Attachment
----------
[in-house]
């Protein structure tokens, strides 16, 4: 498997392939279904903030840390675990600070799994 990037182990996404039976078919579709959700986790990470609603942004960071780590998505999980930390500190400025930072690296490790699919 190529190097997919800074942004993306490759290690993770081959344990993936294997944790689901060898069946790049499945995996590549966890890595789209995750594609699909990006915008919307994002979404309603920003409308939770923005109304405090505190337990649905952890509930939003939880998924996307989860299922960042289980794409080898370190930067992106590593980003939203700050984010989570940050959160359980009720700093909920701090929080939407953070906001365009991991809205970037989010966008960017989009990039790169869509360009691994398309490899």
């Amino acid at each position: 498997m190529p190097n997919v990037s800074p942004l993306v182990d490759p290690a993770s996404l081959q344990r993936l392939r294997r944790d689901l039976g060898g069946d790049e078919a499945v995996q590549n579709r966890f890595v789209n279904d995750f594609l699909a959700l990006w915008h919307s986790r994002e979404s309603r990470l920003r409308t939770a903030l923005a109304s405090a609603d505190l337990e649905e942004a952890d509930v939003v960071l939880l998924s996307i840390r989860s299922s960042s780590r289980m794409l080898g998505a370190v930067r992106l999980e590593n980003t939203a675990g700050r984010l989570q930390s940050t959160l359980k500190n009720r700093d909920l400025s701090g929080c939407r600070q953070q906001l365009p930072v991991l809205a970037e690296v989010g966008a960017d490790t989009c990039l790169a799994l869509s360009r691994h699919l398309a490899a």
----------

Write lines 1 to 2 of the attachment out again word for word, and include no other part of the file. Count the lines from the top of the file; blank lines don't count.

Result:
[in-house]
């Protein structure tokens, strides 16, 4: 498997392939279904903030840390675990600070799994 990037182990996404039976078919579709959700986790990470609603942004960071780590998505999980930390500190400025930072690296490790699919 190529190097997919800074942004993306490759290690993770081959344990993936294997944790689901060898069946790049499945995996590549966890890595789209995750594609699909990006915008919307994002979404309603920003409308939770923005109304405090505190337990649905952890509930939003939880998924996307989860299922960042289980794409080898370190930067992106590593980003939203700050984010989570940050959160359980009720700093909920701090929080939407953070906001365009991991809205970037989010966008960017989009990039790169869509360009691994398309490899």